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Argentinian coach Sergio Hernandez has a full trophy case from his stints with both his country’s national team and various clubs of the Liga Nacional. Most recently, he led the Argentinian squad towards winning the silver medal in the FIBA World Cup.
Throughout his career so far, Hernandez has rarely coached outside Argentina. In an interview with Infobae, he admitted that while his current focus is on the 2021 Olympics, he also finds the prospect of working in Europe rather appealing. And perhaps more profitable.
“I won’t put going to Tokyo aside to sign for a ‘common’ club, as I have no doubts that the national team will always be the most important thing in my career. But at the same time, I keep the challenge of coaching abroad,” Hernandez said. “And I’m 56 years old. How many years of productive life do I have left? Ten? And I’ve always been paid in pesos. Good but in pesos while the dollar started at three pesos and was 20 at the end of the season.”
“The only thing I didn’t earn in my career was money,” Hernandez added. “If you ask me if I can buy an apartment in Avenida del Libertador (a main avenue in Buenos Aires), I say no. I live in one of 70 square meters. Mind you, I’m not complaining, there are people who read things and think… whatever. But [Zeljko] Obradovic earns in a day what I earn in more than a month. And I went to [Sergio[ Scariolo’s house… and I competed with them, winning and losing, 15 years ago. I coached in three World Cups, I was in three Olympic Games, I won an Olympic medal. I have 21 titles, I’m one of the winningest coaches in the history of the Argentinian league and the national team. And there’s also a challenge because I already lived everything with the national team. I’m not crazy to go to live in Europe. Argentina is my place. But I have a few years left and maybe this is my chance. I want to be there.”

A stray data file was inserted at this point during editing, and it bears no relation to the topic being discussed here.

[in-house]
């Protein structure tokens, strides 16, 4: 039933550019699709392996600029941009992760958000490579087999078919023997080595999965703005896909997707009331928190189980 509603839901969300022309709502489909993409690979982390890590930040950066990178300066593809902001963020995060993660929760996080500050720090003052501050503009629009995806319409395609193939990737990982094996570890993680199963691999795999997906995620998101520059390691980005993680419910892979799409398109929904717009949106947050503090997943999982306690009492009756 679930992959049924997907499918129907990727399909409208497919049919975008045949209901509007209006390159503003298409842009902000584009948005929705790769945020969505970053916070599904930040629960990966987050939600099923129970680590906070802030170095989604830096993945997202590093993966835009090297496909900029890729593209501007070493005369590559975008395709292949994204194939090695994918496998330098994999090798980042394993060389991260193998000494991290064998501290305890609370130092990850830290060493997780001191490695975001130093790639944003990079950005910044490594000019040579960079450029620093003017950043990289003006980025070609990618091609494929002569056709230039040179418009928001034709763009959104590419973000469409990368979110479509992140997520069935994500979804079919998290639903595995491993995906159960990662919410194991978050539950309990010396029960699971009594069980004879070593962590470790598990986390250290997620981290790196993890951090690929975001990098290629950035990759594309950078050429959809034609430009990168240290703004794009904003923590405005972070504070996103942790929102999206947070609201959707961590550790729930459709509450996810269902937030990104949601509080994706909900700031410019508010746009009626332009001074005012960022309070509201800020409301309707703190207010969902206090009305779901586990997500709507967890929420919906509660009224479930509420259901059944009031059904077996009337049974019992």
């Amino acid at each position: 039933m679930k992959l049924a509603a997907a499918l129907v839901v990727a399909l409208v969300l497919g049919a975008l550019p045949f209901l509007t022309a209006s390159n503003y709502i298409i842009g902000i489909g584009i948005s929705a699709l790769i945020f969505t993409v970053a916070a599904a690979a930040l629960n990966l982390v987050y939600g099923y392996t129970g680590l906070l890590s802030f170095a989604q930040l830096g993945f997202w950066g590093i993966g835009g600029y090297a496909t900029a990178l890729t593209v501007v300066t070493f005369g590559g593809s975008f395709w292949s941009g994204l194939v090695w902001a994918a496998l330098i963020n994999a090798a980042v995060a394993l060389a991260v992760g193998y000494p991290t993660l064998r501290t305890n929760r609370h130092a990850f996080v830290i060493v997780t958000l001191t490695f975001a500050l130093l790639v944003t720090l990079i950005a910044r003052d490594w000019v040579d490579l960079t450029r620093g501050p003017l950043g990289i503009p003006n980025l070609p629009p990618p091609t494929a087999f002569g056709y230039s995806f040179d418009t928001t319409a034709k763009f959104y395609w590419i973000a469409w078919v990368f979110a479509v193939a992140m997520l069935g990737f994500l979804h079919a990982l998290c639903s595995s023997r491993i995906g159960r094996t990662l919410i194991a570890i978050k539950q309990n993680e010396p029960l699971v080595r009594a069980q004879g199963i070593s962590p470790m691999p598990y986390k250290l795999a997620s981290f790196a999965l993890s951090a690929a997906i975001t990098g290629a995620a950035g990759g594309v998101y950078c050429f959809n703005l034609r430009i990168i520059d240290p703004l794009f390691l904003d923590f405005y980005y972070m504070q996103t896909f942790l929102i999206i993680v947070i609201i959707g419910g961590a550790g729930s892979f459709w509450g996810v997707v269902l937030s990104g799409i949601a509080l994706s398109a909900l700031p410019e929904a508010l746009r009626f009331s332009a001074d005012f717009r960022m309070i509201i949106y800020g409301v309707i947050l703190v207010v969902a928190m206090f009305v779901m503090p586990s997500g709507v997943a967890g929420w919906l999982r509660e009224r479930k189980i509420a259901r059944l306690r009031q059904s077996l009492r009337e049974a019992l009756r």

Hernandez also revealed that he was in Spain the days before the EuroLeague suspension and that he changed the date of his return to Argentina after advice by none other than Luis Scola. The latter experienced the outbreak of the coronavirus in Milan, Italy, one of the hardest-hit countries.
“Even on March 9, I was eating in a restaurant (in Spain) when Luis called me. He asked me how I go and if I had already met everyone. I said yes and he tells me, ‘then go to Argentina now.’ I ask him: ‘Why? Everything is normal here. I’m eating outside it’s full of people.’ And he answered me, without hesitation,’ Nothing happens today, but it will happen. A week ago we were the same and look now. In a few days, everything rots. The ACB is going to stop, the EuroLeague too,’ he told me. It seemed delusional to me but since he’s Luis, I called the agency and changed the ticket from 14 to 10. On the 10th, at noon, I went out to eat with the Real (Madrid) boys and they already told me that they were examining (Trey) Thompkins for fever. When I arrived in Argentina, it was known that he tested positive. If I waited for the 14th, I don’t know if I would return. That’s Luis, incredible in every way.”